I love me some Zillertaler Höhenstraße (though that's the name of the road rather than the climb. I'd think Melchboden and Zirmstadel would need to be the names of the summits of the climbs). I've always thought to double that with either the Hochfügen ski station climb or the Schlegeisspeicher climb - the former would mean climbing to Melchboden from a southerly route, then a very close climb which starts off very steep then second half is false flat; the latter would mean an absolutely savage north-to-south climb of Zirmstadel then very slow and gradual ascent (around 5%) to Schlegeis, so it would make the Zillertaler Höhenstraße's highest point about 50km out yet still the main point for attacking from due to difficulty.
Tour de France

Stage 1: Lille - Ronse, 179 km


final 60 km:

The first stage heads into Belgium, which means we will have fun with some hellingen. Seven cobbled climbs are on the program today, plus four on tarmac. First up are some climbs which should be well known from Gent-Wevelgem: Mont des Cats (Catsberg), Mont Noir and (already in West Vlaanderen) the mighty Kemmelberg (km 54), followed as so often by Monteberg. The next 70 km are flat and possibly windy, then the second group of hellingen begins with the quite harmless Kattenberg, directly followed by the flat cobbles of Holleweg. At the end of Holleweg there is an intermediate sprint, where also bonus seconds (6-4-2) can be won. (The bonus seconds at the finish are 20-12-6.) After Holleweg the route descends Kapelleberg, climbs Eikenberg and descends Ladeuze. Next are Stationsberg (km 145), Kapelberg (narrow road) and Oude Kwaremont at km 158.

With ten km to go the hard climb of Beau Site waits. It is cobbledfor 400 meters, and that are the steep ones, averaging 13,5%. As Echoes wrote here, the hardness of this climb is that you don't have any gutter on either side, so you can't cheat. Beside, once on top of it, you don't immediately have a descent. The descent only comes up a few hundred meters afterwards. The final km is uphill. First for 900 m on the cobbled Nieuwe Kruisberg, the last 200 m on tarmac on the broad Kruisberg. The hellingen specialists will love this stage, especially as the time gaps from the prologue will be small and the maillot jaune is in reach. But can they beat Nibali?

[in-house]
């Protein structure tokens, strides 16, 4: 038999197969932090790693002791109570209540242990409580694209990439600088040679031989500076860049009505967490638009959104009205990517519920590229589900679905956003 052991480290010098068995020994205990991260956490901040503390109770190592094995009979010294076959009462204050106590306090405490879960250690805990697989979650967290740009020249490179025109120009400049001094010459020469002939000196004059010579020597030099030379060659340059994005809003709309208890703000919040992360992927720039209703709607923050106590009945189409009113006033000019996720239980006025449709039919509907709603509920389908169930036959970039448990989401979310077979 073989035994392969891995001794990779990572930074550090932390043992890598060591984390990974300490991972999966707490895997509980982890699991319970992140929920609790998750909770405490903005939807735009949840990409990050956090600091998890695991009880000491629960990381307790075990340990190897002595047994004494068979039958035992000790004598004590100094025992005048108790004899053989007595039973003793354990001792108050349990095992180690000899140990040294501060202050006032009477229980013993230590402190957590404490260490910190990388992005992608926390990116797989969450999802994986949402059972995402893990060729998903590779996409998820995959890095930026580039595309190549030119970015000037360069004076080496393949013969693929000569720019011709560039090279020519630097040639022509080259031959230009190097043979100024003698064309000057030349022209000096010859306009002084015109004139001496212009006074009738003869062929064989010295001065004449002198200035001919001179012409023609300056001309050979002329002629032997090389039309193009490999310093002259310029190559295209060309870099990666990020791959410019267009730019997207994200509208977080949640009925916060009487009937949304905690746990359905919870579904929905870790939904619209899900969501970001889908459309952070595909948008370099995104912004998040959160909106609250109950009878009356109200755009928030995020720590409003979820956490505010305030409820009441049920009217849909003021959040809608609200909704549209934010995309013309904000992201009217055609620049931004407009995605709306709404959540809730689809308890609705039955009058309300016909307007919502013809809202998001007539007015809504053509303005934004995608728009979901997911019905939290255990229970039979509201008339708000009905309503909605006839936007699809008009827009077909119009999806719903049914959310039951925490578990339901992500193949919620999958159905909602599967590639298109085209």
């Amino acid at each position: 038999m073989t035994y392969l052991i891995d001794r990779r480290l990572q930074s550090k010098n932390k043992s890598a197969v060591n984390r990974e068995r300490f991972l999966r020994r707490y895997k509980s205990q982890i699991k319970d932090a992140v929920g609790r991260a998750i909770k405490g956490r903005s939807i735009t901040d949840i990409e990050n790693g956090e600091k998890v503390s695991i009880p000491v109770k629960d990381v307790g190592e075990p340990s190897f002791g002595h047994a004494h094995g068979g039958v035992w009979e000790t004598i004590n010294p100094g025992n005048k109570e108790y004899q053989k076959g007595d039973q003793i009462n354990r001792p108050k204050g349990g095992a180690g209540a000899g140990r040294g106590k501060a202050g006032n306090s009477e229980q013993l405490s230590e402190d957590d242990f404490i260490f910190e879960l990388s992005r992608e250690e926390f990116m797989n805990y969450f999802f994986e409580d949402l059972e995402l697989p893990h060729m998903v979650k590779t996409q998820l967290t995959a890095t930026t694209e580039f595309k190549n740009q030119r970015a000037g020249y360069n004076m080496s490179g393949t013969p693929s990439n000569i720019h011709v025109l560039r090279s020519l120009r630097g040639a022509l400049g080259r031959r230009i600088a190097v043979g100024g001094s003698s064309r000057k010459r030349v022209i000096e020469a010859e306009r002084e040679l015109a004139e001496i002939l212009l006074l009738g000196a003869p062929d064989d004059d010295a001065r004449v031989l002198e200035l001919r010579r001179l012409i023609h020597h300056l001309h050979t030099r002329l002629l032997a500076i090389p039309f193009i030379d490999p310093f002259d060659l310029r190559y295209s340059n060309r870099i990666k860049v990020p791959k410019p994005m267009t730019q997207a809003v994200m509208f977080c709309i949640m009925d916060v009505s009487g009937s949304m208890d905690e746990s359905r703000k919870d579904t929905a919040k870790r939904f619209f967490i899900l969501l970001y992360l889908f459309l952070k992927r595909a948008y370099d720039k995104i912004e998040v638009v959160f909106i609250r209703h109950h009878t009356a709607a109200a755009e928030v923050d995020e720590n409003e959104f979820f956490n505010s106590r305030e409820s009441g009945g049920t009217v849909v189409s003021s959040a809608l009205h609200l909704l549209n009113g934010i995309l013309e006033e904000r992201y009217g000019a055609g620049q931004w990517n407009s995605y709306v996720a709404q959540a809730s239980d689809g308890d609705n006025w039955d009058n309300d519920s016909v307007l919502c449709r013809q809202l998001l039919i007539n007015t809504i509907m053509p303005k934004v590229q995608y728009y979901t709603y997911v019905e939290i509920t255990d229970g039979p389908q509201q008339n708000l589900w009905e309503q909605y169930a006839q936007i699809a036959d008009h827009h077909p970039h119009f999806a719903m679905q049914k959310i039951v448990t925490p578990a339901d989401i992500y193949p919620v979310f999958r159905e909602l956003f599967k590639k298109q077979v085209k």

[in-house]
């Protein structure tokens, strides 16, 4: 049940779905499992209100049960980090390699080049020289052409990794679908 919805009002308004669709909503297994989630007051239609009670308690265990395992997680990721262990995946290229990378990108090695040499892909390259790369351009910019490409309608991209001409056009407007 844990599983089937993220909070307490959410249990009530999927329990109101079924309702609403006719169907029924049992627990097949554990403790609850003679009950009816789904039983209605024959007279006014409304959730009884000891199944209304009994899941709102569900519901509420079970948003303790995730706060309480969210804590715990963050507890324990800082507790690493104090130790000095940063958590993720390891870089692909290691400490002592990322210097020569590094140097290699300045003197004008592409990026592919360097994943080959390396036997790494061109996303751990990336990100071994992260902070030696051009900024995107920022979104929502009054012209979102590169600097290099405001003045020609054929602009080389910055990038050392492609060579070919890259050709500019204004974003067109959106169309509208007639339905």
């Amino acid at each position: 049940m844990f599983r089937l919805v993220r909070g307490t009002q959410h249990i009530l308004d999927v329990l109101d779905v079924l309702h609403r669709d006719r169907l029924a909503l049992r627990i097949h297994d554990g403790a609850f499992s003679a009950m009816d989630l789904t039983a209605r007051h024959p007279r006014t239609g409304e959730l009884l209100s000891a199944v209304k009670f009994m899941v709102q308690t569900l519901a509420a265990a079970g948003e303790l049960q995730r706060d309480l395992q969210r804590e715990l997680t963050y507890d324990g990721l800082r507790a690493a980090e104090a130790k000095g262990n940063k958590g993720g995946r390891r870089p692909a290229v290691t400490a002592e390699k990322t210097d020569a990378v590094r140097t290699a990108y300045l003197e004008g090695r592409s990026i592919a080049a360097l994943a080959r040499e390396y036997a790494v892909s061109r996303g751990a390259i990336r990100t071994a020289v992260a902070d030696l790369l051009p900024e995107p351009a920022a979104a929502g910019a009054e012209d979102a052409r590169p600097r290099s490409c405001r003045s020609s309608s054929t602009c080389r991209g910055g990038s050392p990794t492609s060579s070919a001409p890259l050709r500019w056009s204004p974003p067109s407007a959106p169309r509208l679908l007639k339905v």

After my first attempt last year I am back with a bigger and tougher 9-stage route which includes England, Wales and Scotland. I have tried to keep transfers down to a minimum (like reality) and also included some favourites. It will run from a Saturday to the following Sunday to create the best opportunity for fans to see the race with 4 weekend stages. Hope you like it!

Tour of Britain - Stage 1 - London iTT - 9.5km

It's normal for the Tour to finish in the capital but I am starting this years Tour here so I can include some bigger stages late on. There is nothing too challenging here just a quick blast through the city centre with a couple of tricky corners to keep the riders on there toes. Gaps should also not be too significant but there is plenty of opportunities to take time later in the week.

Tour of Britain - Stage 2 - Battersea Park - Aldershot 152km

After yesterdays iTT it's usual for the sprinters to have a big chance on the first proper road stage, but maybe not today as we head down towards the Surrey hills for 2 loops of a challenging circuit which will decide the Tour's first KoM leader.
Box Hill needs no introduction having been so popular with British cycling recently. Next up Boar Hill which is actually tougher but still not as bad as the 2 others approaching.
The final climbs are Leith Hill and White Downs which are the first CAT 3 climbs of the race. Both are over 6% with Leith Hill slightly longer at 2.7km than White Downs (1.9km).
Having climbed the four we then head back towards Box hill to do it all over again!. If these hills are raced hard then I doubt any natural sprinter will be able to hang on leaving the more all rounded rides like Sagan, Gerrans, Swift ect. At the top of the final ascent of White Downs we then have 31km's of rolling terrain west to the busy town of Aldershot. With the 10-6-4 bonuses there is a chance of a change in leaders jersey here.



Box Hill - 44km + 89km - 2.4k @ 5% CAT 4
Boar Hill - 59km + 104km - 2.5k @ 5.5% CAT 4
Leith Hill - 69km + 114km - 2k @ 6.7% CAT 3
White Downs - 76km + 121km - 1.9k @ 6% CAT 3